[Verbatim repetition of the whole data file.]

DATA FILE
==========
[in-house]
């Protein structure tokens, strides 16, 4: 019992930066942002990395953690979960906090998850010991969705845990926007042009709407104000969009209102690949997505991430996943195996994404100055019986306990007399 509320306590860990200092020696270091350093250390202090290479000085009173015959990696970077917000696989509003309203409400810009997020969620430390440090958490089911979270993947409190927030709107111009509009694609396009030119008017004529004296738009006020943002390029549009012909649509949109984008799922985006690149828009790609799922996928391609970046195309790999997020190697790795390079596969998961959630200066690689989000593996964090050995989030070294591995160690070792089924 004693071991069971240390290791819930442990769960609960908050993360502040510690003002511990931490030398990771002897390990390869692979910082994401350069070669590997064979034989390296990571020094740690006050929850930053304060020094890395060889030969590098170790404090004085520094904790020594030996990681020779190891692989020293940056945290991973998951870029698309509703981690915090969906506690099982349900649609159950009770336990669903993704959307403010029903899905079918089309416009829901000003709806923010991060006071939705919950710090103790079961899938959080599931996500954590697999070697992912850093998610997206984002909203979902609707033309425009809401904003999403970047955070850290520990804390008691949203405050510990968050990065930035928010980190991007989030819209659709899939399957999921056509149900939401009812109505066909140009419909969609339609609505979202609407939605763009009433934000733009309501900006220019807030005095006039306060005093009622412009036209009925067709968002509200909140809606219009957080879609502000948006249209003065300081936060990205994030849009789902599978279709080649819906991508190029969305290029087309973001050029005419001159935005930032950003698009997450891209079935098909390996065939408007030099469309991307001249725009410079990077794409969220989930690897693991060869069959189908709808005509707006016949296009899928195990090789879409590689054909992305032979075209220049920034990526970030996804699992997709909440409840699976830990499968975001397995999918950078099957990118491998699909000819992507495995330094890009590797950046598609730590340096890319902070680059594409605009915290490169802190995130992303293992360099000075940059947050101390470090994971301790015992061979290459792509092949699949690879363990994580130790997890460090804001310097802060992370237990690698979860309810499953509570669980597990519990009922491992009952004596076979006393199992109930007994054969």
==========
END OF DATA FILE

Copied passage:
[in-house]
């Protein structure tokens, strides 16, 4: 019992930066942002990395953690979960906090998850010991969705845990926007042009709407104000969009209102690949997505991430996943195996994404100055019986306990007399 509320306590860990200092020696270091350093250390202090290479000085009173015959990696970077917000696989509003309203409400810009997020969620430390440090958490089911979270993947409190927030709107111009509009694609396009030119008017004529004296738009006020943002390029549009012909649509949109984008799922985006690149828009790609799922996928391609970046195309790999997020190697790795390079596969998961959630200066690689989000593996964090050995989030070294591995160690070792089924 004693071991069971240390290791819930442990769960609960908050993360502040510690003002511990931490030398990771002897390990390869692979910082994401350069070669590997064979034989390296990571020094740690006050929850930053304060020094890395060889030969590098170790404090004085520094904790020594030996990681020779190891692989020293940056945290991973998951870029698309509703981690915090969906506690099982349900649609159950009770336990669903993704959307403010029903899905079918089309416009829901000003709806923010991060006071939705919950710090103790079961899938959080599931996500954590697999070697992912850093998610997206984002909203979902609707033309425009809401904003999403970047955070850290520990804390008691949203405050510990968050990065930035928010980190991007989030819209659709899939399957999921056509149900939401009812109505066909140009419909969609339609609505979202609407939605763009009433934000733009309501900006220019807030005095006039306060005093009622412009036209009925067709968002509200909140809606219009957080879609502000948006249209003065300081936060990205994030849009789902599978279709080649819906991508190029969305290029087309973001050029005419001159935005930032950003698009997450891209079935098909390996065939408007030099469309991307001249725009410079990077794409969220989930690897693991060869069959189908709808005509707006016949296009899928195990090789879409590689054909992305032979075209220049920034990526970030996804699992997709909440409840699976830990499968975001397995999918950078099957990118491998699909000819992507495995330094890009590797950046598609730590340096890319902070680059594409605009915290490169802190995130992303293992360099000075940059947050101390470090994971301790015992061979290459792509092949699949690879363990994580130790997890460090804001310097802060992370237990690698979860309810499953509570669980597990519990009922491992009952004596076979006393199992109930007994054969």